Eloy Oliveira is a Ph.D. candidate at the LBJ School. Eloy holds a Masters Degree in Public Administration from Columbia University and also a Bachelors of Law degree from Universidade Federal de Minas Gerais (Brazil). Before joining the LBJ School, Eloy led Republica.org, a Brazilian Think-and-Do-Tank focused on using data to improve the motivation, responsiveness and effectiveness of people working in government in Brazil. Since its inception in 2016, Republica.org has led and co-funded over 130 different projects, sparking real change in Brazilian public policy. Prior to Republica.org, Eloy served as a public servant at the Minas Gerais State Government in Brazil, where he led projects related to Public Private Partnerships (PPPs). He regularly writes to newspapers in Brazil about best practices in Public Management and Public Policies. As a Brumley Fellow, Eloy will be working with Professor Ashley Moran, Strauss Center State Fragility Director.
Elizabeth A. Rose (Alex Rose) is a graduate student at the University of Texas at Austin pursuing a Master of Public Affairs degree at the LBJ School of Public Affairs. A sixth-generation Texan, Rose has lived and worked in places like Austin, New York City and Los Angeles as a project manager and communications strategist for companies like Disney, Netflix and GSD&M. She is also an independent musician who writes, releases and performs music under the name Canyon Counterpoint. Rose’s current research at the LBJ School focuses on national security studies as it dovetails with cyber security and the media. Through her work with the Strauss Center, she is particularly interested in understanding the effects of information confrontation like hacking and disinformation on the current landscape of media and public discourse in America. As a Brumley Fellow, Alex will be working with Professor Eric Greenwald, Professor at UT’s School of Law.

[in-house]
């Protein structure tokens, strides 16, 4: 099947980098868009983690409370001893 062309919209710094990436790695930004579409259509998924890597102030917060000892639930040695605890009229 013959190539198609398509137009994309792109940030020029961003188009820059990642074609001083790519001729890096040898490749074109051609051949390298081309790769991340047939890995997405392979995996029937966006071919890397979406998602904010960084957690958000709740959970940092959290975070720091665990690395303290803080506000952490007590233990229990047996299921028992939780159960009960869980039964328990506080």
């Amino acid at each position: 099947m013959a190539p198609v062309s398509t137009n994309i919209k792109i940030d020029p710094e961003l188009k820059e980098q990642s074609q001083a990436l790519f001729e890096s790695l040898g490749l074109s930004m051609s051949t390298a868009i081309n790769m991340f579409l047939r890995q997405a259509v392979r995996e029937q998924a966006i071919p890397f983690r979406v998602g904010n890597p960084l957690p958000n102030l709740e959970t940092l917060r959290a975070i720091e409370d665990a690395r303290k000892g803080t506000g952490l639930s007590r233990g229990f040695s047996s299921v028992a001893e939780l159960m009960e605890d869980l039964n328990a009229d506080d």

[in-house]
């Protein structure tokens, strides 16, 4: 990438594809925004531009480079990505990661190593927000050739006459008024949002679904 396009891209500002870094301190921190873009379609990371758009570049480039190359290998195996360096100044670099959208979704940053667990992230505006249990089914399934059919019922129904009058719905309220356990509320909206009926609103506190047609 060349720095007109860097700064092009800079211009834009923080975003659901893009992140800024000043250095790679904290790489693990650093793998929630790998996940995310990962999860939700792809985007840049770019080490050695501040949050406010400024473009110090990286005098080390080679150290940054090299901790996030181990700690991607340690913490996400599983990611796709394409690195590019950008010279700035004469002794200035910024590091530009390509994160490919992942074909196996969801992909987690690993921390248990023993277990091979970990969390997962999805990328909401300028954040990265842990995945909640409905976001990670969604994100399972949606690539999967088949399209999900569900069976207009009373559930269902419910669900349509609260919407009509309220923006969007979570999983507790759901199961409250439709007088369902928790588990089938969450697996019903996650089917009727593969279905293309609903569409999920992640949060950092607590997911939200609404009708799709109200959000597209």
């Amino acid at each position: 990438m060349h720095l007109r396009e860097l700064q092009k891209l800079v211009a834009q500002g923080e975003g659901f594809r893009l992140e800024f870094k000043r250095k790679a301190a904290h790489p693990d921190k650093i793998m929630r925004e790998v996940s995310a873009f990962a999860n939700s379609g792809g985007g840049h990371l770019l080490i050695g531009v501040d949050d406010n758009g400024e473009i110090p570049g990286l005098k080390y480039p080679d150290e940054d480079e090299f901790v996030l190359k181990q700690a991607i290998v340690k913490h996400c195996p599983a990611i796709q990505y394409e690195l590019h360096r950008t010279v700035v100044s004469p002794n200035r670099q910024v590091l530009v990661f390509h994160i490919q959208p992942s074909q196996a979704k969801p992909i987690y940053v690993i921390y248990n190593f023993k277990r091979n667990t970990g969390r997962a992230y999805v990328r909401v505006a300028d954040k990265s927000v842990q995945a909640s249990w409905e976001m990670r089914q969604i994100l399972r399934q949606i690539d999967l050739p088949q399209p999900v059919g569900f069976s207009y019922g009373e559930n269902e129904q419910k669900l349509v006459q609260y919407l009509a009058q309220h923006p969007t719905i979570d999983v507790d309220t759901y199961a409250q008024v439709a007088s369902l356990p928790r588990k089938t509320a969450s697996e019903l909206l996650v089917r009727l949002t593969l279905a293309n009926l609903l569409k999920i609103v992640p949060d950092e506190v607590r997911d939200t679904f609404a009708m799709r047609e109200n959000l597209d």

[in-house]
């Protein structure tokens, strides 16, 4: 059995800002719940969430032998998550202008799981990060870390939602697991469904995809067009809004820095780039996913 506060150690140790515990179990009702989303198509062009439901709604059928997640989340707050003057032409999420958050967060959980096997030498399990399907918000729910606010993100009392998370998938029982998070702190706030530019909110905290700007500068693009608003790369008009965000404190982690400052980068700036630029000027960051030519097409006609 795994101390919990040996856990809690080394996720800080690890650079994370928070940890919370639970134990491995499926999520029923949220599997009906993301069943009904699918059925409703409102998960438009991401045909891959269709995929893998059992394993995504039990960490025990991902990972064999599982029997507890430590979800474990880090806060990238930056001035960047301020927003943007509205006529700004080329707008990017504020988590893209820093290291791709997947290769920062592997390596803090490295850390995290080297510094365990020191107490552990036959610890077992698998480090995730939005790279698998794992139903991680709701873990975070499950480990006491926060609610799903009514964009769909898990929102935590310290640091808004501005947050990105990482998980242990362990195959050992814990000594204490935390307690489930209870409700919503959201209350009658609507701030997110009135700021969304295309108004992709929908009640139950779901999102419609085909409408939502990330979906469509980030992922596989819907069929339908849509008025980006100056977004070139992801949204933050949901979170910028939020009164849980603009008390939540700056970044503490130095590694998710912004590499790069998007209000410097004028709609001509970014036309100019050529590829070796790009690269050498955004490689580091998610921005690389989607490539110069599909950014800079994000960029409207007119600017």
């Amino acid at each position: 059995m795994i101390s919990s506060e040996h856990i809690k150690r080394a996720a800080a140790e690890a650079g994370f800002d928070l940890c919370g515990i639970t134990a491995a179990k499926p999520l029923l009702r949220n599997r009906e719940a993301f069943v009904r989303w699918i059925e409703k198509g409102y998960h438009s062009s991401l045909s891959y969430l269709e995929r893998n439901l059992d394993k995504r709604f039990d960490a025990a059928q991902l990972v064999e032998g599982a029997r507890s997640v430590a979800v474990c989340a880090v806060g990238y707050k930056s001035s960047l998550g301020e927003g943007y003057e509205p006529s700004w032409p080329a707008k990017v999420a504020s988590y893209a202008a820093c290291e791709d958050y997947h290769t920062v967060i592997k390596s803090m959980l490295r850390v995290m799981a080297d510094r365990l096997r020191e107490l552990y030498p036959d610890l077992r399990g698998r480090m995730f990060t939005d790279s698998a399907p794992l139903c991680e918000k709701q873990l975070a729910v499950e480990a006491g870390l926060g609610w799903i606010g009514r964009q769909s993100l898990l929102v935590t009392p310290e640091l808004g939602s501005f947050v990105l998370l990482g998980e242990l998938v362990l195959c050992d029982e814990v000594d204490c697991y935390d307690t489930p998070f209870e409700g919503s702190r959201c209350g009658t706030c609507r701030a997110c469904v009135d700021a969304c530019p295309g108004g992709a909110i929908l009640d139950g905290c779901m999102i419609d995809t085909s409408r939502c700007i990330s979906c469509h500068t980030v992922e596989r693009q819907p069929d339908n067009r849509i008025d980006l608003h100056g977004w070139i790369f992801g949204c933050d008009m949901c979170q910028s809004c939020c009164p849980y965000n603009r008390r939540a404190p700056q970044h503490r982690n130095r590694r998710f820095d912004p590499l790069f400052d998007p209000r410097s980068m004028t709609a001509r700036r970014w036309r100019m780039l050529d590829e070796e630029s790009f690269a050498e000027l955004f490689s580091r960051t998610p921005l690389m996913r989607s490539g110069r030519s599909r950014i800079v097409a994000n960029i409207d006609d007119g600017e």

Weston Weber is a second-year graduate student pursuing a degree in Global Policy Studies at the LBJ School. Prior to joining the LBJ community, he received his B.A. in International Relations and Global Studies, specializing in Russia and Eastern Europe and security. Weston’s interests include climate security, sustainability, and their potential intersection on space management and sustainability. He is also interested in advocacy work for contemporary space issues. As a Brumley Fellow, Weston will be working with Dr. Moriba Jah, Program Lead of the Space Security and Safety Program at the Strauss Center.